Spiritually, SLU has room to improve.  As a Catholic university, SLU offers regular masses to the student body, but little is done to promote spirituality amongst non-Catholic students.  Organizations like the Muslim Student Association are left to their own devices in finding places of worship. Campus ministers, many of whom are not Catholic, are not widely publicized as being of a different Christian denomination than the general university, leaving people of Protestant faiths lost and confused.  While not everyone considers themself to be a spiritual person, this facet of wellness often goes unnoticed and ignored in the 21st century, which can make people feel depressed, lonely and confused.

   Finally, the SLU administration, by associating with The Wellness Agora, is undermining the mental health of its students.  According to a statement from the SLU Office of Mission and Identity last year, SLU has established a “new affiliation” with the Anthropedia Foundation, the very company that 20 percent of the proceeds from The Wellness Agora go toward.The nature of this new “affiliation” between the organization and the university isn’t clear, but it’s easy to suspect the intentions of any kind of arrangement given the services the Agora offers.  According to the Anthropedia Foundation’s mission statement, it “teaches individuals, professionals and nonprofits ways to cultivate mental health and well-being in order to decrease rates of lifestyle- and stress-related illness.” Again, it’s hard to take this mission statement seriously given the pseudo-scientific “treatments” they offer. President Pestello even made an appearance at The Wellness Agora’s grand opening, according to its Facebook page.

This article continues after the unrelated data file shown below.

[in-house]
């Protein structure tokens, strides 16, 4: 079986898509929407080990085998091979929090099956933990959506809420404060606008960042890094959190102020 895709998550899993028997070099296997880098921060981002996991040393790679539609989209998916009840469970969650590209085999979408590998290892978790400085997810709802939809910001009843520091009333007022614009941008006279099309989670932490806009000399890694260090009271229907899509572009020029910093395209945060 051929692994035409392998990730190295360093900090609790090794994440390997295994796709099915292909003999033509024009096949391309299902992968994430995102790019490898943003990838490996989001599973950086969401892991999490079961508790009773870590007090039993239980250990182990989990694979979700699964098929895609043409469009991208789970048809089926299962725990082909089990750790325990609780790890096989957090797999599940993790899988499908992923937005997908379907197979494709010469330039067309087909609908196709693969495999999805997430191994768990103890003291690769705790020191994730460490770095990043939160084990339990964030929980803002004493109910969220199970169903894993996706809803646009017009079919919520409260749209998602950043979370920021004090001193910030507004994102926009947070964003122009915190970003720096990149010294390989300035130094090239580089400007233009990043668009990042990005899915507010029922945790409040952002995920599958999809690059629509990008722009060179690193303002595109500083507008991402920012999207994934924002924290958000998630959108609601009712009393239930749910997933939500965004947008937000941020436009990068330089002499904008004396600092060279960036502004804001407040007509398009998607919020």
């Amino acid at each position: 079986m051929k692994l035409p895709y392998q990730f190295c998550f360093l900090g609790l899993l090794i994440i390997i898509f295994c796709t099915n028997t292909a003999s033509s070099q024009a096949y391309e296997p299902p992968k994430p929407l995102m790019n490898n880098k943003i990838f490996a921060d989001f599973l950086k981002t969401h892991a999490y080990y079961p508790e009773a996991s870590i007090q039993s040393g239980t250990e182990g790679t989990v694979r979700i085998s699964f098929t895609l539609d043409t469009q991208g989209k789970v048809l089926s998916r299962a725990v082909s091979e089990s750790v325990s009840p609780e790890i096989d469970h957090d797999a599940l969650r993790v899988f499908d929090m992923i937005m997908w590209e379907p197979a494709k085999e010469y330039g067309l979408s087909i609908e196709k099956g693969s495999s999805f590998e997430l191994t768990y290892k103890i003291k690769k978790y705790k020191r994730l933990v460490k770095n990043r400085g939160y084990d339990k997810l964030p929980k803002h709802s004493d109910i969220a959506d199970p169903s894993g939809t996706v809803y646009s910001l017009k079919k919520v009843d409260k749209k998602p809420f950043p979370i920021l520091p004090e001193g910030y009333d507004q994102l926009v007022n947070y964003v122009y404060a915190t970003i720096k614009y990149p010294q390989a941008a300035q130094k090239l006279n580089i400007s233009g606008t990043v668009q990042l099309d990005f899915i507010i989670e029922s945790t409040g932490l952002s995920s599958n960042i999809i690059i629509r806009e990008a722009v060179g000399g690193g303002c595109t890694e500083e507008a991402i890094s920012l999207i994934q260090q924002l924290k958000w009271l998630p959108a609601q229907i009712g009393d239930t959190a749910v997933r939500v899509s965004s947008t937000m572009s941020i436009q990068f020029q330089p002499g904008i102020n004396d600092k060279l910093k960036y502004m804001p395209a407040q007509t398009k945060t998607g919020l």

All the while, the University Counseling Center (UCC) has changed little in the three years I’ve been a student here.  While each student is entitled to 10 free sessions at the UCC every year, the wait time to get an appointment can stretch to be weeks after the initial call was made.  For students in the midst of a mental health episode, such a wait time could be detrimental to their continued wellness and delay their path to recovery. Additionally, there is seemingly no accessible means for students to contribute in the process of professional development for therapists in the UCC. When I utilized the service last year, I wasn’t provided with a way to give feedback (e.g. a survey or form) about my experience. 

   To sum up: the SLU administration has proven and continues to demonstrate their indifference for the wellness of the student body by partnering with gimmicky and ineffective businesses like The Wellness Agora to rob the student body in the name of “treatments” with no proven medical benefit.  All the while, the UCC, which has certified therapists who are free for the student body to access, continues to have a long waitlist and little direct accountability for the people who work there. See the problem?